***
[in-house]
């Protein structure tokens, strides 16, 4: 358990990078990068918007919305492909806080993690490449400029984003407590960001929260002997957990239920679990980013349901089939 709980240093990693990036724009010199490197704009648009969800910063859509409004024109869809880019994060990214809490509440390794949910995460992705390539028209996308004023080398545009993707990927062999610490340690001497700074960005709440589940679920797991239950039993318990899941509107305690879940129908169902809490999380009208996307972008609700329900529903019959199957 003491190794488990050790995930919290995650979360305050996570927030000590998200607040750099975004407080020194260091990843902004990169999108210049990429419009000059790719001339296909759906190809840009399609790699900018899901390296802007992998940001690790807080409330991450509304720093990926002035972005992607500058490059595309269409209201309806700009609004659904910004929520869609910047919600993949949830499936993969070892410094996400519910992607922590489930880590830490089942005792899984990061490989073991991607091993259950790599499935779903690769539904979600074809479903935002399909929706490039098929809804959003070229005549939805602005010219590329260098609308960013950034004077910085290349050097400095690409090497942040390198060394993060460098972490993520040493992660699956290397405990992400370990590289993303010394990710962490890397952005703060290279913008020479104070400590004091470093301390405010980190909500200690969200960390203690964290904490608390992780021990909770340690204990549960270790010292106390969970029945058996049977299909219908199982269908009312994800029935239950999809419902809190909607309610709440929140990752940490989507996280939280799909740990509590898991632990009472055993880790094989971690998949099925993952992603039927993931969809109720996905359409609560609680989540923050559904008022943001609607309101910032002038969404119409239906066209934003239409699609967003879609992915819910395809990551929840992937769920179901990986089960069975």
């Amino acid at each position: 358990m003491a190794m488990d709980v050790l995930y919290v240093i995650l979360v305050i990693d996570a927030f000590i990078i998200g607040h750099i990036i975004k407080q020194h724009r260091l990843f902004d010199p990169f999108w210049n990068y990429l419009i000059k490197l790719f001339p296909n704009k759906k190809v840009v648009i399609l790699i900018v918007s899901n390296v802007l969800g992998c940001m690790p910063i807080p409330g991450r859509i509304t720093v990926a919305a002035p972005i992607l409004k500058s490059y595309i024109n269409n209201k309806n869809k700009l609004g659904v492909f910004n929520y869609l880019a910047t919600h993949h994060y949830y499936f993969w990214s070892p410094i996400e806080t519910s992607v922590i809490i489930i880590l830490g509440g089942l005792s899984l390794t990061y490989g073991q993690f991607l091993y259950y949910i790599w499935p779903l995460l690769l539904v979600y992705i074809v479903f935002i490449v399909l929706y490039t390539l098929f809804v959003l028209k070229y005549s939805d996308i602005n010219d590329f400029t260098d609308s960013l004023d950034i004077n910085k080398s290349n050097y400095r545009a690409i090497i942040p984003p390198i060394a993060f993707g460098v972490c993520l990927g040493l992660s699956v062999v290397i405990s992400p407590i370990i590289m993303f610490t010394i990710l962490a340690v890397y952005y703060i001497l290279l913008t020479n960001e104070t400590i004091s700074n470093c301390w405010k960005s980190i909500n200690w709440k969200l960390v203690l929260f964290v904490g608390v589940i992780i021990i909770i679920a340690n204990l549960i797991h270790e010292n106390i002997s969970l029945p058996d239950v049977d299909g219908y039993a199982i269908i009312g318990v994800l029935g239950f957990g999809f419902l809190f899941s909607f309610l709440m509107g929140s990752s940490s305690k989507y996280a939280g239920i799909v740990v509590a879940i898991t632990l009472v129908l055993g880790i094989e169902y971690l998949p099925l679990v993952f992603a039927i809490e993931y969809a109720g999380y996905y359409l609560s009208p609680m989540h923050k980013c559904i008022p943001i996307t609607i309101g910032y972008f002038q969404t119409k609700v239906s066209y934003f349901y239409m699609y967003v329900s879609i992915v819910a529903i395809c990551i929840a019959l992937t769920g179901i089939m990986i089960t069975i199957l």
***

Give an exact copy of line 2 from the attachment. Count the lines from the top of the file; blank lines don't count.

């Protein structure tokens, strides 16, 4: 358990990078990068918007919305492909806080993690490449400029984003407590960001929260002997957990239920679990980013349901089939 709980240093990693990036724009010199490197704009648009969800910063859509409004024109869809880019994060990214809490509440390794949910995460992705390539028209996308004023080398545009993707990927062999610490340690001497700074960005709440589940679920797991239950039993318990899941509107305690879940129908169902809490999380009208996307972008609700329900529903019959199957 003491190794488990050790995930919290995650979360305050996570927030000590998200607040750099975004407080020194260091990843902004990169999108210049990429419009000059790719001339296909759906190809840009399609790699900018899901390296802007992998940001690790807080409330991450509304720093990926002035972005992607500058490059595309269409209201309806700009609004659904910004929520869609910047919600993949949830499936993969070892410094996400519910992607922590489930880590830490089942005792899984990061490989073991991607091993259950790599499935779903690769539904979600074809479903935002399909929706490039098929809804959003070229005549939805602005010219590329260098609308960013950034004077910085290349050097400095690409090497942040390198060394993060460098972490993520040493992660699956290397405990992400370990590289993303010394990710962490890397952005703060290279913008020479104070400590004091470093301390405010980190909500200690969200960390203690964290904490608390992780021990909770340690204990549960270790010292106390969970029945058996049977299909219908199982269908009312994800029935239950999809419902809190909607309610709440929140990752940490989507996280939280799909740990509590898991632990009472055993880790094989971690998949099925993952992603039927993931969809109720996905359409609560609680989540923050559904008022943001609607309101910032002038969404119409239906066209934003239409699609967003879609992915819910395809990551929840992937769920179901990986089960069975």